I have taken some photos of the frame and will try and document it. I realize that these are not the photos that you are asking about. I might suggest that pictures of air flow around my front tires may not be relevant to your car.

It truly has not been tuft tested but the shape makes some sense. I may create a rubber dam under the front.
EDIT
wire only:
http://www.veloliner.com/minivan/DSCN1759.JPG

Here is the form that I am going to carbon.
http://www.veloliner.com/minivan/fro...camodacron.JPG


Thanks, Varn, I look forward to seeing how this works out.

Reason I asked in the first place is concern after seeing pics in Hucho of smoke trails on an Opel Calibra and in his airflow sketches, which show undercar flow at the nose to splay outboard at about 60 degrees off centerline axis. That's right, about 60 degrees, such that apparently the bow wave splatters off the pavement and flow hits the inner side of the wheels at about a 60 degree angle. So, wheel fairings should evidently be canted inboard (pigeon-toed) to fair the wheels from the relative wind as it occurs in that region.

Hucho also says wheel drag doubles at only a 15 degree angle of incidence, yet the actual flow to the wheels is about 60 degrees, nearly as bad as hanging the wheels broadside into the breeze. This is a big deal, and so proper fairing orientation could potentially yield big benefits.

So, please keep us posted, esp. regarding actual tuft results under the nose.

Maybe tape some tufts to the bottom of the nose or on inverted golf tees, and photograph or videotape as the car drives past?

Varn 09-28-2010 02:19 PM

I was reading about the Nissan Leaf headlights acting as splitters and small turbulators in other threads. A week or two ago I saw a blade from a large wind generator being hauled on the back of a truck It had turbulators about the same shape every foot or so about a 1/3rd of the way along the top edge of the wing surface. I did some more tuft testing on my wand. I noticed that on the top of the fender I was getting pretty laminar flow over the top of the fender pointing toward the rear view mirror.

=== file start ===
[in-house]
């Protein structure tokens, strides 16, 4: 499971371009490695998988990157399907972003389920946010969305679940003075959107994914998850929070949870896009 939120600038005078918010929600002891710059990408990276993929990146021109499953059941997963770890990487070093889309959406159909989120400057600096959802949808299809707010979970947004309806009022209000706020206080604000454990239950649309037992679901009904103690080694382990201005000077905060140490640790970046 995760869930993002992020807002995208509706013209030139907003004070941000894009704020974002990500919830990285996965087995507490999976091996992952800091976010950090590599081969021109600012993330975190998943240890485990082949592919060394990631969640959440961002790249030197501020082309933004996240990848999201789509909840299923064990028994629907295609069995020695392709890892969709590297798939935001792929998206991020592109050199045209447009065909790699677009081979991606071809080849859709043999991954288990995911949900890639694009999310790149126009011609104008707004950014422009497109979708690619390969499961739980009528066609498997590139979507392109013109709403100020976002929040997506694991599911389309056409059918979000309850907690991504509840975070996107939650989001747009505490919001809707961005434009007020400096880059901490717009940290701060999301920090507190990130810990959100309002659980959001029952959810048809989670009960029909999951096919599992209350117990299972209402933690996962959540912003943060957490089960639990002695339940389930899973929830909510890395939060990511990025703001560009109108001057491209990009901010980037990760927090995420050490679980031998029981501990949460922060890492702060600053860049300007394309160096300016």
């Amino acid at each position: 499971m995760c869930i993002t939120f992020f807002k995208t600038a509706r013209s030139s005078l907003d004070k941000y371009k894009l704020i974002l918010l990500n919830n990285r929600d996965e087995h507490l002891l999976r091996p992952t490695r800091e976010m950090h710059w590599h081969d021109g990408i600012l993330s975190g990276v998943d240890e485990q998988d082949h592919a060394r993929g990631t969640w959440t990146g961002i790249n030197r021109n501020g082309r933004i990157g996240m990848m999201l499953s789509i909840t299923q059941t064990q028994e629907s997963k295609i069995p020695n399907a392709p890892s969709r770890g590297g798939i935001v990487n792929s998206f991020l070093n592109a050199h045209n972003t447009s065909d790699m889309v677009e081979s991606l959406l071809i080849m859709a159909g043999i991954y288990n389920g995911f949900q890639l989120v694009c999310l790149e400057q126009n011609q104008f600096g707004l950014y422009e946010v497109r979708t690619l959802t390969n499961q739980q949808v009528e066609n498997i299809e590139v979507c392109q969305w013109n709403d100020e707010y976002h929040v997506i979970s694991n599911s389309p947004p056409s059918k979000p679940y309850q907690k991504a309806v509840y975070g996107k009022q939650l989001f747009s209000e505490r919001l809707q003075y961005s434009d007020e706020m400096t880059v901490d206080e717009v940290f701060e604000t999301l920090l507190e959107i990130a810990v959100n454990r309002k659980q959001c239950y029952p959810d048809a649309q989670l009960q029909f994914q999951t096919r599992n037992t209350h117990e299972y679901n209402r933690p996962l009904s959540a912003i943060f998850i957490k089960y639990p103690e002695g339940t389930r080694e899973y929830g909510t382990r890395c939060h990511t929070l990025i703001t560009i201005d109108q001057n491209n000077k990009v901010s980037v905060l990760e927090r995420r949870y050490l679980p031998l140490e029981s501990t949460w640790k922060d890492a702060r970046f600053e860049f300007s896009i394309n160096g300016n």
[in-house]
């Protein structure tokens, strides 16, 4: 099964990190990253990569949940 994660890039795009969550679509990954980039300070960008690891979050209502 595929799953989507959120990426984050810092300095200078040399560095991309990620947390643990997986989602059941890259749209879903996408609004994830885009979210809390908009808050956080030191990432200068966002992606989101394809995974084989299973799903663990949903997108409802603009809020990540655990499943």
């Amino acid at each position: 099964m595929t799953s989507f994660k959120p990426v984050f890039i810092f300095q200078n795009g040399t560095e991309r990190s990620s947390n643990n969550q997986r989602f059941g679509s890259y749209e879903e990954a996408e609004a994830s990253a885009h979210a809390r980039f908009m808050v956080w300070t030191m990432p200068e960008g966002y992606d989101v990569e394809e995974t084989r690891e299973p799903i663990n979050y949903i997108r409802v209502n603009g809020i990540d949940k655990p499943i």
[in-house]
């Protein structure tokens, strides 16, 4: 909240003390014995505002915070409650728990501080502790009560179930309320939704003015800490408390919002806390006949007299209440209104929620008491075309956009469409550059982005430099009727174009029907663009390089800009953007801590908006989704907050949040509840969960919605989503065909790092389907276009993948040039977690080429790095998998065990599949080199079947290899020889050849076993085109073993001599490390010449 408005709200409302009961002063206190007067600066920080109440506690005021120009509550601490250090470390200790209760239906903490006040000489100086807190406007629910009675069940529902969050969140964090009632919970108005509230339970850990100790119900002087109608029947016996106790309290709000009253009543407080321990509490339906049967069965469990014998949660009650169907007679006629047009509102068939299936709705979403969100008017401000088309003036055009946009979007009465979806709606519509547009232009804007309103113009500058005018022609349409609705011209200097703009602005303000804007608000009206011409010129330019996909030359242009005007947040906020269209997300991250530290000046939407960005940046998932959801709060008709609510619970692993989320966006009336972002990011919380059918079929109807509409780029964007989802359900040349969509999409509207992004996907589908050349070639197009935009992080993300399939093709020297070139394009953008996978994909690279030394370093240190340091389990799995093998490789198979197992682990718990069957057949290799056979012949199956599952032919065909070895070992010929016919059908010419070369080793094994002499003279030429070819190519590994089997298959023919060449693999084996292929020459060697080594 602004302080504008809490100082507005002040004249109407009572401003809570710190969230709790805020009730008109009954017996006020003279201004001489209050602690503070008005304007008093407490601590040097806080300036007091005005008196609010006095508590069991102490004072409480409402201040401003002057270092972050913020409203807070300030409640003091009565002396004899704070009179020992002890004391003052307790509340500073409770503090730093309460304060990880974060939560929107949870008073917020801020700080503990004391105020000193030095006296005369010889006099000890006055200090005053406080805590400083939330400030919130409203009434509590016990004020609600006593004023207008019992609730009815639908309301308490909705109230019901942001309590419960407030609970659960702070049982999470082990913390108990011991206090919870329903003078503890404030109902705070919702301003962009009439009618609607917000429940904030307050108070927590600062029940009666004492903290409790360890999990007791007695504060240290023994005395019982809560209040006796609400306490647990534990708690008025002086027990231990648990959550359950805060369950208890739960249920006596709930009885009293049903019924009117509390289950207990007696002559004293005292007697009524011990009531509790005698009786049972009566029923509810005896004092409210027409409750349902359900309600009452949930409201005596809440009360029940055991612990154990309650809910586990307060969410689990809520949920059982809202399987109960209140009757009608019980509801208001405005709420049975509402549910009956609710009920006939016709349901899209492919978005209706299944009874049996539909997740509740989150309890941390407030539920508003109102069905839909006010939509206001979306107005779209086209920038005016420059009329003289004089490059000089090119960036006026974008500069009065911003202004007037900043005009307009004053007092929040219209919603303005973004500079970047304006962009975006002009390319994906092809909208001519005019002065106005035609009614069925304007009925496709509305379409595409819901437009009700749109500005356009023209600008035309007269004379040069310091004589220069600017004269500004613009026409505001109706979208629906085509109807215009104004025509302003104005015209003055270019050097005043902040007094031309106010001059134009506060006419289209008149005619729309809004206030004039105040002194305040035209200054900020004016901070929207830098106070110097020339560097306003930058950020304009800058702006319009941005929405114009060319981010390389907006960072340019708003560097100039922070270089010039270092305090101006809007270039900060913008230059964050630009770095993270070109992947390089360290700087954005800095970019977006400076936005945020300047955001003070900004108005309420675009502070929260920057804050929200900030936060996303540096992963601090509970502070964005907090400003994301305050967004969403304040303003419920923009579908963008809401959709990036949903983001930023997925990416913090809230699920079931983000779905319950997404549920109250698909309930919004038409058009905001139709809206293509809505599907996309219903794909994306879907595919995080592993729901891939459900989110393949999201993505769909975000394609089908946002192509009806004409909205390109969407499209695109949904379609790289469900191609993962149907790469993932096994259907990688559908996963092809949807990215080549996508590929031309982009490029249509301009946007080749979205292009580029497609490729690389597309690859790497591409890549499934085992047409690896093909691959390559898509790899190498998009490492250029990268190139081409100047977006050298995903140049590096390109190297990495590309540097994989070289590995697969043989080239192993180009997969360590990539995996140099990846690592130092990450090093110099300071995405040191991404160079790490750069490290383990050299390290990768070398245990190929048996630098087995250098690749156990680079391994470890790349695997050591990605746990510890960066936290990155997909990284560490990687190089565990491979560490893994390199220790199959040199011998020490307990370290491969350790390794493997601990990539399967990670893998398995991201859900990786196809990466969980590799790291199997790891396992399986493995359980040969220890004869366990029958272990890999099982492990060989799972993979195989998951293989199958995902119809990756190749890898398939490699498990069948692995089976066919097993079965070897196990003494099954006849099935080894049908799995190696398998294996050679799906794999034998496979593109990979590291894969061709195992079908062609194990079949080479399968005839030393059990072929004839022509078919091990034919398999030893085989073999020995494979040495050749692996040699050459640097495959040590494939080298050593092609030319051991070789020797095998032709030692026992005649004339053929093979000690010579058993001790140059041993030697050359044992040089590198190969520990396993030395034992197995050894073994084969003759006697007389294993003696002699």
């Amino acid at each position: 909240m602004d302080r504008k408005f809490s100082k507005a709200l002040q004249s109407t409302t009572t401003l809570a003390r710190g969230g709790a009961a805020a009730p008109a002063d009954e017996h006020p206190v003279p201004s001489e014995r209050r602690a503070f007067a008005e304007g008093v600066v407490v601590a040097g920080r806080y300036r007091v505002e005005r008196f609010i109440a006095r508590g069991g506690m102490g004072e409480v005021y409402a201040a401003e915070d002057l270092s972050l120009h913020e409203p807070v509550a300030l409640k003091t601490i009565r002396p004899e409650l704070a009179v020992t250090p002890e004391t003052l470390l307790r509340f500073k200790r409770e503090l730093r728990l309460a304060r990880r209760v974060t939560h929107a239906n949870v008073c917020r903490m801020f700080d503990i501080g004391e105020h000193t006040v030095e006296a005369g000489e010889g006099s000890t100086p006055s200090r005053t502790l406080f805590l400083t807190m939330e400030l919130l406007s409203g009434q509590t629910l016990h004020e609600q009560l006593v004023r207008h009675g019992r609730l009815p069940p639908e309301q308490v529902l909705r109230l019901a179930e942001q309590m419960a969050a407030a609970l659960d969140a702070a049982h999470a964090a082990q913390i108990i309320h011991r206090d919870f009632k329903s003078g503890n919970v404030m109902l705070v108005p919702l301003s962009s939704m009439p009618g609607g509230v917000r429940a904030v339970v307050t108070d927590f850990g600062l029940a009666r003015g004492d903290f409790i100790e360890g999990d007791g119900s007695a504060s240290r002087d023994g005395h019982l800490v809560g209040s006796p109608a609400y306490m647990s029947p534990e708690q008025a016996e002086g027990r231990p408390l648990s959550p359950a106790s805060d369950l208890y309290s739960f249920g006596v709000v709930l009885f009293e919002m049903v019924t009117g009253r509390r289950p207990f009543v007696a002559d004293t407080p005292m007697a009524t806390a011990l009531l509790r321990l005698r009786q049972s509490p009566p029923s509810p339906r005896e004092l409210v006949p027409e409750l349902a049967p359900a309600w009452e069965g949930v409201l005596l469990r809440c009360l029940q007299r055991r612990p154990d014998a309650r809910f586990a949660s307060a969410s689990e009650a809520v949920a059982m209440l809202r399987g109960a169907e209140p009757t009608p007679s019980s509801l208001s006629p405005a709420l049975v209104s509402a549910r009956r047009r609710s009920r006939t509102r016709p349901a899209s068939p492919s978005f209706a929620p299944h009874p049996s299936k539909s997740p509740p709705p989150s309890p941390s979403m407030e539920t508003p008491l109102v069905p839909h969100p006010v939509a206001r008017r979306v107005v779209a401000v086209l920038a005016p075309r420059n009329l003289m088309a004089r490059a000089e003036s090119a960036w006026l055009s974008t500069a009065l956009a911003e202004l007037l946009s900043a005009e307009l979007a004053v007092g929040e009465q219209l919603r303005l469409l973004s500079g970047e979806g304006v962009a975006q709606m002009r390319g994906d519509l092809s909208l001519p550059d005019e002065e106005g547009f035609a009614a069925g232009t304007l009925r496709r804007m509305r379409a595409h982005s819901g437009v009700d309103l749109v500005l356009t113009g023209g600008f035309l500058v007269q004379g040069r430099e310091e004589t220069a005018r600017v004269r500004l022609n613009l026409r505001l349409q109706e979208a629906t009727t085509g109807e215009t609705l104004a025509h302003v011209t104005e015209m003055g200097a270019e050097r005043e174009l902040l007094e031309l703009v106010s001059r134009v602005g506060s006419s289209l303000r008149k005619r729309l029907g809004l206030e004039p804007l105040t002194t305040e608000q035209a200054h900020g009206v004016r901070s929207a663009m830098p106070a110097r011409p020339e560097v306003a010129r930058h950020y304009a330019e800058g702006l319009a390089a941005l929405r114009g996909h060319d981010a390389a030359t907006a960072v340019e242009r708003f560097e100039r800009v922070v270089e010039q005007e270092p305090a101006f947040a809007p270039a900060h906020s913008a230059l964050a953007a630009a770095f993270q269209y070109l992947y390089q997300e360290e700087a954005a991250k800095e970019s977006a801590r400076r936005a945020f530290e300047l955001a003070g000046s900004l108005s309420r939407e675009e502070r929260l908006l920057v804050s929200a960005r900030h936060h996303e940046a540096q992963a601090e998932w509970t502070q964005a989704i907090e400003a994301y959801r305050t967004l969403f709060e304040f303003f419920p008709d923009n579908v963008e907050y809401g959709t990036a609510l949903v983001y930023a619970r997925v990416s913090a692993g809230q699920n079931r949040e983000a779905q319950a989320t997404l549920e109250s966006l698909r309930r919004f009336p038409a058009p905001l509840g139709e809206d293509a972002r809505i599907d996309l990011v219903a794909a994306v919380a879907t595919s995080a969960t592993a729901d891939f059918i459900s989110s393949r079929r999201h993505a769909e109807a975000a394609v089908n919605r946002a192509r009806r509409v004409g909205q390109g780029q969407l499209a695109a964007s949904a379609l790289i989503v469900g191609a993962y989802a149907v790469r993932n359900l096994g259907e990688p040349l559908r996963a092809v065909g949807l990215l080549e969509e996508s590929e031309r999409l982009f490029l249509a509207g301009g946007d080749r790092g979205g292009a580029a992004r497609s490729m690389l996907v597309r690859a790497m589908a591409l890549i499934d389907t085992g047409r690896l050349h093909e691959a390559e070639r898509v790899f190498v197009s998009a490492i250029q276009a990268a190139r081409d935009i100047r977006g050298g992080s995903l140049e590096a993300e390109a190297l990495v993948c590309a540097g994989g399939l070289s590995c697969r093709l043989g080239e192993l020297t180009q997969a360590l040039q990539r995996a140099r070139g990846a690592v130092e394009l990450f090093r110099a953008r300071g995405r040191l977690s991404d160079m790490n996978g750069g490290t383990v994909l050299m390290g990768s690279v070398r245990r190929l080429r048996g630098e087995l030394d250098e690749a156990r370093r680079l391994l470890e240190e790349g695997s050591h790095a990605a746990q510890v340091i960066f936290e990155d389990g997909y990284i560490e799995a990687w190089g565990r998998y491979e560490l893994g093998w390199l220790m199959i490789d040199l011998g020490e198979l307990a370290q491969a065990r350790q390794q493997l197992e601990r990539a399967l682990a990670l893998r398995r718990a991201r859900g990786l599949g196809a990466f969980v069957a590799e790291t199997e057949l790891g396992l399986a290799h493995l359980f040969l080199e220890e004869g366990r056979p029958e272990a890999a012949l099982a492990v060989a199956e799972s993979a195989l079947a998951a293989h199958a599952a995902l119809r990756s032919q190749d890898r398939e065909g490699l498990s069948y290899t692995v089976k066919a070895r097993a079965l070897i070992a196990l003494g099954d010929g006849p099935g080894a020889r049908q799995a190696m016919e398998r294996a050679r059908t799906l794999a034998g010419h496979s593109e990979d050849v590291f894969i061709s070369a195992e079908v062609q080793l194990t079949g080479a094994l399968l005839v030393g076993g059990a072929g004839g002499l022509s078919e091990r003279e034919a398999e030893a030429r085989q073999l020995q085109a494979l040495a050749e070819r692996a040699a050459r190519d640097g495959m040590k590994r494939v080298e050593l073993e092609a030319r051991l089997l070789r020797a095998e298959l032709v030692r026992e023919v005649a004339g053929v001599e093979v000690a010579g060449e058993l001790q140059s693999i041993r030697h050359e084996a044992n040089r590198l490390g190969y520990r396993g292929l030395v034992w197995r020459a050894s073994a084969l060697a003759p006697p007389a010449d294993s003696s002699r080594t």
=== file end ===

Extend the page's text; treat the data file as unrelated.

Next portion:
I made three 1" high fins (cut from some 3/16" balsa wood that I had laying around) to act as turbulators and taped them on (about 15 degrees from the air flow) where I thought that the flow would intersect the mirror. I noticed that there was less air noise with the window open and that the air behind them had reduced velocity.

I need to finish my front of the wheel air deflectors and make another 20 wedges. I am going to put some in front of the wipers and at the top of the windshield.

Varn 10-06-2010 10:08 PM

I got enough time to make my right side front wheel skirt and trial fit it to the car.

I previously had mounted the rear skirts on the front wheels, here is the left side.
http://www.veloliner.com/minivan/cam...eelfairing.jpg
You can see that the coverage is poor.

My right side unit looks like this.
http://veloliner.com/minivan/camorig...eelfairing.JPG
The fairing covers the entire front aspect of the wheel.

And a 3/4 view.
http://veloliner.com/minivan/camorightwheelfairing.JPG

Right now the wheel fairing is a single layer of carbon covered with some pink micro type filler.

Varn 10-07-2010 06:49 PM

Today I did a 29 mile round trip with 2 stops in the middle. On the way down I was averaging 30 mpg. On the way back my instant mileage was not as well as I left town. About a mile out the Ultragauge gave me a warning that I was over 4000 rpm. I looked down and I had inadvertently had the auto transmission in second, oops. No wonder the instant mileage wouldn't go over 18mpg. I ended up with 28+ mpg round trip.

I think my single front wheel cover made some difference. I made the left side steel frame and laid the composite. It is curing.

Maybe averaging 30mpg is a reality in my minivan.